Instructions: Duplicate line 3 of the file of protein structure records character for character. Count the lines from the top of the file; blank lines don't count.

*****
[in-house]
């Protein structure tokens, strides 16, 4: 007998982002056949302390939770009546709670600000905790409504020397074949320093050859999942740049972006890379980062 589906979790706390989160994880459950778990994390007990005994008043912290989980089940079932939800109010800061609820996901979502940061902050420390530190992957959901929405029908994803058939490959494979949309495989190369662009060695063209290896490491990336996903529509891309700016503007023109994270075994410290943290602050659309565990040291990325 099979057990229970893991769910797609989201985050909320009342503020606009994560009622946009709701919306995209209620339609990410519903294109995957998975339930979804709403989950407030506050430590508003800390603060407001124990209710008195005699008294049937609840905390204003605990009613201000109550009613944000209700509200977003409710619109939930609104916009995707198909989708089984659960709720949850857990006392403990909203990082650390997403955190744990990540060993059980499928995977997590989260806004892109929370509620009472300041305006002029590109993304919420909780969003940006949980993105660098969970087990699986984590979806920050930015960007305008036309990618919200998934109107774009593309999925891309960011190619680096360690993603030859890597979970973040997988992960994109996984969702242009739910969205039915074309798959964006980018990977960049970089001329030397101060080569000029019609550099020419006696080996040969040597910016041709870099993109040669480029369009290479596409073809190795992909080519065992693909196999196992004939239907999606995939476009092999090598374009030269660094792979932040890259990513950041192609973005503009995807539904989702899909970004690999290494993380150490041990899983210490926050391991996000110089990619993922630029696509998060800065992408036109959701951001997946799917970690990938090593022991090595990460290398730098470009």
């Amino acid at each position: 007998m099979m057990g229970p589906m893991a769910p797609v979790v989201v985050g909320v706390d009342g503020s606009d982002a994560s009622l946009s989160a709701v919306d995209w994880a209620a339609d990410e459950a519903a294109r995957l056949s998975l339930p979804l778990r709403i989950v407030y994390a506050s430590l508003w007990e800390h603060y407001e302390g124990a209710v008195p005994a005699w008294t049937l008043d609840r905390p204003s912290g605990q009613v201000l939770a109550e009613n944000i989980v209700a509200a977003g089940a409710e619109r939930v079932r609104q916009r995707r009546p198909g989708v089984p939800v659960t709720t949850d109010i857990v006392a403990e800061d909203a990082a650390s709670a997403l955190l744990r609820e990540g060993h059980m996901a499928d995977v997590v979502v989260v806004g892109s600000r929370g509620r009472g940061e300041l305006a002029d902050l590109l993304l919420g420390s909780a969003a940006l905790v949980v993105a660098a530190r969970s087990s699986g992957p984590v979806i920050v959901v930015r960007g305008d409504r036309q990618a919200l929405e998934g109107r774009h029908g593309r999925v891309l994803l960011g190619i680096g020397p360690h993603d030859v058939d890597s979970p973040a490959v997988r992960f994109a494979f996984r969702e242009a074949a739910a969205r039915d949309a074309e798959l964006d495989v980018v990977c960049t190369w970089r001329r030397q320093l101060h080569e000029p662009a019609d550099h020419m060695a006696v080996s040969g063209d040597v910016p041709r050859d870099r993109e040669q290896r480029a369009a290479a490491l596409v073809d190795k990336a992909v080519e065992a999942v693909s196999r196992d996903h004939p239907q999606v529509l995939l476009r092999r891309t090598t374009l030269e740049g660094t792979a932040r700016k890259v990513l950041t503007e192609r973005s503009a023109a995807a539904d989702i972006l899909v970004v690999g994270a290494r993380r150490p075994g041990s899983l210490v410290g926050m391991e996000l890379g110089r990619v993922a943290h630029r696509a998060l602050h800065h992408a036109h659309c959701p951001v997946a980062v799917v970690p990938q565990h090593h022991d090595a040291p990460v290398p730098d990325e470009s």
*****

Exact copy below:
């Amino acid at each position: 007998m099979m057990g229970p589906m893991a769910p797609v979790v989201v985050g909320v706390d009342g503020s606009d982002a994560s009622l946009s989160a709701v919306d995209w994880a209620a339609d990410e459950a519903a294109r995957l056949s998975l339930p979804l778990r709403i989950v407030y994390a506050s430590l508003w007990e800390h603060y407001e302390g124990a209710v008195p005994a005699w008294t049937l008043d609840r905390p204003s912290g605990q009613v201000l939770a109550e009613n944000i989980v209700a509200a977003g089940a409710e619109r939930v079932r609104q916009r995707r009546p198909g989708v089984p939800v659960t709720t949850d109010i857990v006392a403990e800061d909203a990082a650390s709670a997403l955190l744990r609820e990540g060993h059980m996901a499928d995977v997590v979502v989260v806004g892109s600000r929370g509620r009472g940061e300041l305006a002029d902050l590109l993304l919420g420390s909780a969003a940006l905790v949980v993105a660098a530190r969970s087990s699986g992957p984590v979806i920050v959901v930015r960007g305008d409504r036309q990618a919200l929405e998934g109107r774009h029908g593309r999925v891309l994803l960011g190619i680096g020397p360690h993603d030859v058939d890597s979970p973040a490959v997988r992960f994109a494979f996984r969702e242009a074949a739910a969205r039915d949309a074309e798959l964006d495989v980018v990977c960049t190369w970089r001329r030397q320093l101060h080569e000029p662009a019609d550099h020419m060695a006696v080996s040969g063209d040597v910016p041709r050859d870099r993109e040669q290896r480029a369009a290479a490491l596409v073809d190795k990336a992909v080519e065992a999942v693909s196999r196992d996903h004939p239907q999606v529509l995939l476009r092999r891309t090598t374009l030269e740049g660094t792979a932040r700016k890259v990513l950041t503007e192609r973005s503009a023109a995807a539904d989702i972006l899909v970004v690999g994270a290494r993380r150490p075994g041990s899983l210490v410290g926050m391991e996000l890379g110089r990619v993922a943290h630029r696509a998060l602050h800065h992408a036109h659309c959701p951001v997946a980062v799917v970690p990938q565990h090593h022991d090595a040291p990460v290398p730098d990325e470009s």